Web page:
Expect to pay around $1,200 for mid-priced stereo components, including a receiver, speakers, compact-disc player and tape deck.

That outlay will gain you top-notch performance and virtually every useful feature currently available.

Most of the components recommended by Consumer Reports will work perfectly well with any of the others, so you need not feel obliged to stick with a single brand name. Nor do you need to buy the whole rig at once. You can start with a receiver and a pair of loudspeakers, then add a CD player later and a tape deck only if you need one. Given the prevalence of CDs, you may not need a turntable.

The control center of a stereo system is the receiver, and the receivers recommended performed very well overall, displaying no significant shortcomings.

Useful features include: Connections for two tape decks and two video cassette recorders; a wireless remote that lets you control most functions from a distance or operate other gear from the same manufacturer; digital tuning, plus presets for at least 30 FM or AM stations. Recommended receivers are JVC RX-703VBK, $390; Pioneer VSX4600 at $570, and Onkyo TX-866, $480.

More than any other stereo component, loudspeakers govern the quality of your listening. The four models recommended by Consumer Reports won't disappoint. In tests, they rendered the musical spectrum faithfully, without unduly emphasizing any portions of it.

The four won't sound exactly the same, however. Each deviated from perfect accuracy at different points.

The Allison AL120 ($600 per pair) and the JBL LX44 ($598), the largest and most expensive of the four, are also capable of rendering extremely low bass notes accurately. They scored highest in overall quality in this report, but several other models were just as accurate.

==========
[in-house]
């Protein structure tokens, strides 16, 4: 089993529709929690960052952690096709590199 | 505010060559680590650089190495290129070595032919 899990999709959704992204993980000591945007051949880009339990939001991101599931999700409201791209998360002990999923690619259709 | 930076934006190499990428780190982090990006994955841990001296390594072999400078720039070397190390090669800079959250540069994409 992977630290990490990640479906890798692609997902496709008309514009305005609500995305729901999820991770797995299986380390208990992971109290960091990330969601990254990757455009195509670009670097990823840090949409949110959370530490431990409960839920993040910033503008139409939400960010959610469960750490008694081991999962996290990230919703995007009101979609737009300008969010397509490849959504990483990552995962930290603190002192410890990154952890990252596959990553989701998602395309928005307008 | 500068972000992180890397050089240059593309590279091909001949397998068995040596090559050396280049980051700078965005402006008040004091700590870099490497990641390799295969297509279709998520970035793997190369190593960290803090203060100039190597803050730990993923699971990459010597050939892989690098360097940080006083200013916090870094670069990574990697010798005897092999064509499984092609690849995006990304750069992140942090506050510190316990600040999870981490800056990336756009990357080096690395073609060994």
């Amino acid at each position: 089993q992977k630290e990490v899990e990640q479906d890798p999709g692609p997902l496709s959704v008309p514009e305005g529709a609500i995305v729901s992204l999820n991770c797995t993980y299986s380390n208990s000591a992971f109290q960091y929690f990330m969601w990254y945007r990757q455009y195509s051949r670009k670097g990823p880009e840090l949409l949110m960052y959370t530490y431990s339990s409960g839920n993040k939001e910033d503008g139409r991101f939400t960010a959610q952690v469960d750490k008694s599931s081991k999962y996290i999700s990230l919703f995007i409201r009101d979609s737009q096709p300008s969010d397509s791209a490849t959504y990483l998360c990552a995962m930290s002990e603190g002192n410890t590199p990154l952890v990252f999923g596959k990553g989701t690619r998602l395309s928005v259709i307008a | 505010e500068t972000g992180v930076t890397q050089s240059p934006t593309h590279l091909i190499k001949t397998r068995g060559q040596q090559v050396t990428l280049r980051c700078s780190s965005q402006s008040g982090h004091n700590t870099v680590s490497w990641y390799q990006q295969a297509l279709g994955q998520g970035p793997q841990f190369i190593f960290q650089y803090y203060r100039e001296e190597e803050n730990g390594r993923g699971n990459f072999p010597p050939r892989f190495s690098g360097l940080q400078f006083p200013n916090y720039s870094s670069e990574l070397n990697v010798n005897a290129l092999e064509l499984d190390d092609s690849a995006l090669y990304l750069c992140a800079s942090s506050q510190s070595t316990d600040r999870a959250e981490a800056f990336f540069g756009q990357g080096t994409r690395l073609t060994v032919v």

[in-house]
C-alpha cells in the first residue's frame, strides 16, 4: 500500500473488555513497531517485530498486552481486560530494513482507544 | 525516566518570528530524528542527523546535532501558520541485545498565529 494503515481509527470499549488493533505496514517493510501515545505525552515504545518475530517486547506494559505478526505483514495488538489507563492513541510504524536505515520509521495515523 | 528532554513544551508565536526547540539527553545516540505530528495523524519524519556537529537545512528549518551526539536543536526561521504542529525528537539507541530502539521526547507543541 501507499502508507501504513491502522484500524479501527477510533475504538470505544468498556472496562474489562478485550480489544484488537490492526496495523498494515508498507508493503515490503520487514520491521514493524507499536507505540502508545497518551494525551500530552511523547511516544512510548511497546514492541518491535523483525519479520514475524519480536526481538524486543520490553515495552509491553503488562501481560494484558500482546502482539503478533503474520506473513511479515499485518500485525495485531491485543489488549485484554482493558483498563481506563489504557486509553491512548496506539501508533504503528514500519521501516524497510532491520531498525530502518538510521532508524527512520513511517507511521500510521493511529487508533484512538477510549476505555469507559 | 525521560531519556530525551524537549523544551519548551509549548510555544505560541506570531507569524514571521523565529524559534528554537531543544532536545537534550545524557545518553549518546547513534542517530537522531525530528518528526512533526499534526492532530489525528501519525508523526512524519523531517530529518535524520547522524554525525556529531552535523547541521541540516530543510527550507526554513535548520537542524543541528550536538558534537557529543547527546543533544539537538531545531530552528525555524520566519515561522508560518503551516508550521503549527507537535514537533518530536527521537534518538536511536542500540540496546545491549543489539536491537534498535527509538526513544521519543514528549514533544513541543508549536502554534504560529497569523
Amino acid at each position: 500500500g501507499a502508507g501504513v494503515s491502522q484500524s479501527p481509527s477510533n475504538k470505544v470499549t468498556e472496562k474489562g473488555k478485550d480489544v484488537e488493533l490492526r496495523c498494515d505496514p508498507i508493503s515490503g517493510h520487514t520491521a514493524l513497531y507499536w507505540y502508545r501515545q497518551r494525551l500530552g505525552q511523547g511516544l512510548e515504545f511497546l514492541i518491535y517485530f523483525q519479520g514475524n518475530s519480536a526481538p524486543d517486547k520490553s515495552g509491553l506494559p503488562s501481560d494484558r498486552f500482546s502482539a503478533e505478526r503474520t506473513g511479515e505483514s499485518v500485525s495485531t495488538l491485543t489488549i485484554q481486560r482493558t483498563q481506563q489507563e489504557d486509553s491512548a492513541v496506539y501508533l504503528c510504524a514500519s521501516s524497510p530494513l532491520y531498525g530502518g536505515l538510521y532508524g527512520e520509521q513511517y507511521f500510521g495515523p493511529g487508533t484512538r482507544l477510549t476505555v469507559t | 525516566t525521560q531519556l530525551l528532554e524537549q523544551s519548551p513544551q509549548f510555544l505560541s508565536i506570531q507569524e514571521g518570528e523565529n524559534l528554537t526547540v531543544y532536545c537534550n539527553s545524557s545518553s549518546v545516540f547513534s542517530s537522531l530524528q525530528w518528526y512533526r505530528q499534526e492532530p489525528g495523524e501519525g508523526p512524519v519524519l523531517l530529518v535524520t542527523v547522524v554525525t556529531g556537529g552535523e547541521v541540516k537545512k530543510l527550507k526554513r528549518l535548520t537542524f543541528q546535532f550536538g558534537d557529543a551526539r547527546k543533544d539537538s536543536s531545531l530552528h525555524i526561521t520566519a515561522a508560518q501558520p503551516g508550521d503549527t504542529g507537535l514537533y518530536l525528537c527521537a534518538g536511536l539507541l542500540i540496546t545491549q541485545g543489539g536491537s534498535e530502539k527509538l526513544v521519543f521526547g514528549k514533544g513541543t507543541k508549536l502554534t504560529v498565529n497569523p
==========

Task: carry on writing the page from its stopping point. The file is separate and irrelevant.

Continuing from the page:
The smaller Boston Acoustics A70 Series 2 ($320) and JBL 2800 ($358) are fine performers overall. They are also significantly cheaper than other small speakers tested.

The recommended compact-disc players deliver superb sound, along with all the features anyone could want. Recommended single-CD players are Kenwood DP-5020, $350, and Technics SL-PS50, $330. Recommended CD changers are Hitachi DAC70, $354, and Sony CDP-C705, $400.

The Hitachi plays only standard 5-inch discs; the others take 3-inch discs as well.

Each has a remote control, and each lets you program the order in which tracks will be played or repeated. Each also has a display showing, among other things, the number of tracks on a disc and the number yet to play.

The Hitachi changer has two rectangular magazines that hold a total of 12 discs; the Sony has a five-disc, front-loading carousel. Either model plays tracks or discs in any order you program, or in random order.

All offer features for people who want to copy a CD onto cassette tape. The Kenwood and the Technics will automatically pause after playing only as many tracks as a cassette can hold. The Technics and the Sony can find the loudest musical peak on a CD and let you set recording levels accordingly.

Cassette decks round out a system. The highly rated Aiwa AD-F800U, $450, a relatively expensive model, turned in some of the best test results ever for a cassette deck. Consumer Reports recommends the less-expensive JVC TD-R431BK, $255, with some slight reservations.

Compared with the Aiwa, the JVC exhibited slightly more flutter (a shortcoming that can make music sound wavery), and it didn't have quite as wide a range between the loudest and softest sounds.

The Aiwa is a three-head machine, which means you can monitor the music while recording. Both decks have soft-touch push buttons, record-level controls and meters, a record-mute button and a jack for a stereo headphone.